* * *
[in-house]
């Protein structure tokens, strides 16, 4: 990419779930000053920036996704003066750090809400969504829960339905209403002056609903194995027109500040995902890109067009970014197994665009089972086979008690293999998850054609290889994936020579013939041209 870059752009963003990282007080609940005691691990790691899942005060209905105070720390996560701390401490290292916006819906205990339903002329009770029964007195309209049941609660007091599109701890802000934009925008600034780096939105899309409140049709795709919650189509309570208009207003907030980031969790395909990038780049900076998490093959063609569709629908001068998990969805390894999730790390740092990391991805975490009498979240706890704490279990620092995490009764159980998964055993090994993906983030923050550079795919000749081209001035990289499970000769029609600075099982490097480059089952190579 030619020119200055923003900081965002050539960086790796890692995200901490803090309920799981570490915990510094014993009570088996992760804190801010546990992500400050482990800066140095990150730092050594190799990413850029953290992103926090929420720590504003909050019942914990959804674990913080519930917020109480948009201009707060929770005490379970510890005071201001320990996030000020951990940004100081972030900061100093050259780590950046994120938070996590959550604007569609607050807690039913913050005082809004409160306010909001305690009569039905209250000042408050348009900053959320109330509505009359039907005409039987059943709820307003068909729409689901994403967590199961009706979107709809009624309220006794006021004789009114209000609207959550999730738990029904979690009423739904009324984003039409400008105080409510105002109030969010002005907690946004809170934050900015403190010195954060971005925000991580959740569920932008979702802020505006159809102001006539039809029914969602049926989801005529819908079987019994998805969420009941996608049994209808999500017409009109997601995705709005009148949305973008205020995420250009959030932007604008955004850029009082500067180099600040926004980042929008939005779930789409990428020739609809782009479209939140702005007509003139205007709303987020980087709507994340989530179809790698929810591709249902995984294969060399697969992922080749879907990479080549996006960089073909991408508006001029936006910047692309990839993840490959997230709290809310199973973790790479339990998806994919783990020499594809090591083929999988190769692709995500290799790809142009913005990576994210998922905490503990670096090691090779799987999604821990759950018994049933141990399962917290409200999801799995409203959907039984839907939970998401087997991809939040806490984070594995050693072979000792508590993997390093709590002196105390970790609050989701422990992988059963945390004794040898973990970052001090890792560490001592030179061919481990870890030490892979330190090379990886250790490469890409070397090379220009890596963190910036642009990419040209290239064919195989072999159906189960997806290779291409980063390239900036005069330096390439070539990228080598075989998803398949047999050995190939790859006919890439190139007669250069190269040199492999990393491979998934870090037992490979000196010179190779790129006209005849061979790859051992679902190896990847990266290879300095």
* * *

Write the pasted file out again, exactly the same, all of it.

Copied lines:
[in-house]
């Protein structure tokens, strides 16, 4: 990419779930000053920036996704003066750090809400969504829960339905209403002056609903194995027109500040995902890109067009970014197994665009089972086979008690293999998850054609290889994936020579013939041209 870059752009963003990282007080609940005691691990790691899942005060209905105070720390996560701390401490290292916006819906205990339903002329009770029964007195309209049941609660007091599109701890802000934009925008600034780096939105899309409140049709795709919650189509309570208009207003907030980031969790395909990038780049900076998490093959063609569709629908001068998990969805390894999730790390740092990391991805975490009498979240706890704490279990620092995490009764159980998964055993090994993906983030923050550079795919000749081209001035990289499970000769029609600075099982490097480059089952190579 030619020119200055923003900081965002050539960086790796890692995200901490803090309920799981570490915990510094014993009570088996992760804190801010546990992500400050482990800066140095990150730092050594190799990413850029953290992103926090929420720590504003909050019942914990959804674990913080519930917020109480948009201009707060929770005490379970510890005071201001320990996030000020951990940004100081972030900061100093050259780590950046994120938070996590959550604007569609607050807690039913913050005082809004409160306010909001305690009569039905209250000042408050348009900053959320109330509505009359039907005409039987059943709820307003068909729409689901994403967590199961009706979107709809009624309220006794006021004789009114209000609207959550999730738990029904979690009423739904009324984003039409400008105080409510105002109030969010002005907690946004809170934050900015403190010195954060971005925000991580959740569920932008979702802020505006159809102001006539039809029914969602049926989801005529819908079987019994998805969420009941996608049994209808999500017409009109997601995705709005009148949305973008205020995420250009959030932007604008955004850029009082500067180099600040926004980042929008939005779930789409990428020739609809782009479209939140702005007509003139205007709303987020980087709507994340989530179809790698929810591709249902995984294969060399697969992922080749879907990479080549996006960089073909991408508006001029936006910047692309990839993840490959997230709290809310199973973790790479339990998806994919783990020499594809090591083929999988190769692709995500290799790809142009913005990576994210998922905490503990670096090691090779799987999604821990759950018994049933141990399962917290409200999801799995409203959907039984839907939970998401087997991809939040806490984070594995050693072979000792508590993997390093709590002196105390970790609050989701422990992988059963945390004794040898973990970052001090890792560490001592030179061919481990870890030490892979330190090379990886250790490469890409070397090379220009890596963190910036642009990419040209290239064919195989072999159906189960997806290779291409980063390239900036005069330096390439070539990228080598075989998803398949047999050995190939790859006919890439190139007669250069190269040199492999990393491979998934870090037992490979000196010179190779790129006209005849061979790859051992679902190896990847990266290879300095």